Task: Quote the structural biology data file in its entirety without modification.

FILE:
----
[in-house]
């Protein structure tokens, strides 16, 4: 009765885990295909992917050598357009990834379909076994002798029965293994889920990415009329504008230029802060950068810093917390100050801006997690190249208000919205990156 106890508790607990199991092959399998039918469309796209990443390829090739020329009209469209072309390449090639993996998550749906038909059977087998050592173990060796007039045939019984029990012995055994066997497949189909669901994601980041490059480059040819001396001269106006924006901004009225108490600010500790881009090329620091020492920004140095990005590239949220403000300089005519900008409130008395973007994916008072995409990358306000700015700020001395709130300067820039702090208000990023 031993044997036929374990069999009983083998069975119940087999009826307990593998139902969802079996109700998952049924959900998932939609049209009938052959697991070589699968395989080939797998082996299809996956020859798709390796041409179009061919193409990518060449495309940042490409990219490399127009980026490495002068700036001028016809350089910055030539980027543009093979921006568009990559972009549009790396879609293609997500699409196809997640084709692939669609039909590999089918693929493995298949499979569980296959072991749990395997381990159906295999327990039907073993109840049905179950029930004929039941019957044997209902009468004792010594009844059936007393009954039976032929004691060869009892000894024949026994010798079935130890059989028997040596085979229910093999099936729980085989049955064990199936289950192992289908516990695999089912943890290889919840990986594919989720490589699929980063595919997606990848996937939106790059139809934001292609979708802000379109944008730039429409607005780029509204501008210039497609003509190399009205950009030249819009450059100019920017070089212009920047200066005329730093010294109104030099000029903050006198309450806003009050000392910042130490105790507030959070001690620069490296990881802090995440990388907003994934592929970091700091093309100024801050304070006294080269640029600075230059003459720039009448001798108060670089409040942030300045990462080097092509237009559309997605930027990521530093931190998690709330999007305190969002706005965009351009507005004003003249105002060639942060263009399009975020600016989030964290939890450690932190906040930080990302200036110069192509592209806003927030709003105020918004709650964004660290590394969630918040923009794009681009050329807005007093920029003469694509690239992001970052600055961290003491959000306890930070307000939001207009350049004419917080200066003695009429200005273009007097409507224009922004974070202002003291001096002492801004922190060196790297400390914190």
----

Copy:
[in-house]
């Protein structure tokens, strides 16, 4: 009765885990295909992917050598357009990834379909076994002798029965293994889920990415009329504008230029802060950068810093917390100050801006997690190249208000919205990156 106890508790607990199991092959399998039918469309796209990443390829090739020329009209469209072309390449090639993996998550749906038909059977087998050592173990060796007039045939019984029990012995055994066997497949189909669901994601980041490059480059040819001396001269106006924006901004009225108490600010500790881009090329620091020492920004140095990005590239949220403000300089005519900008409130008395973007994916008072995409990358306000700015700020001395709130300067820039702090208000990023 031993044997036929374990069999009983083998069975119940087999009826307990593998139902969802079996109700998952049924959900998932939609049209009938052959697991070589699968395989080939797998082996299809996956020859798709390796041409179009061919193409990518060449495309940042490409990219490399127009980026490495002068700036001028016809350089910055030539980027543009093979921006568009990559972009549009790396879609293609997500699409196809997640084709692939669609039909590999089918693929493995298949499979569980296959072991749990395997381990159906295999327990039907073993109840049905179950029930004929039941019957044997209902009468004792010594009844059936007393009954039976032929004691060869009892000894024949026994010798079935130890059989028997040596085979229910093999099936729980085989049955064990199936289950192992289908516990695999089912943890290889919840990986594919989720490589699929980063595919997606990848996937939106790059139809934001292609979708802000379109944008730039429409607005780029509204501008210039497609003509190399009205950009030249819009450059100019920017070089212009920047200066005329730093010294109104030099000029903050006198309450806003009050000392910042130490105790507030959070001690620069490296990881802090995440990388907003994934592929970091700091093309100024801050304070006294080269640029600075230059003459720039009448001798108060670089409040942030300045990462080097092509237009559309997605930027990521530093931190998690709330999007305190969002706005965009351009507005004003003249105002060639942060263009399009975020600016989030964290939890450690932190906040930080990302200036110069192509592209806003927030709003105020918004709650964004660290590394969630918040923009794009681009050329807005007093920029003469694509690239992001970052600055961290003491959000306890930070307000939001207009350049004419917080200066003695009429200005273009007097409507224009922004974070202002003291001096002492801004922190060196790297400390914190």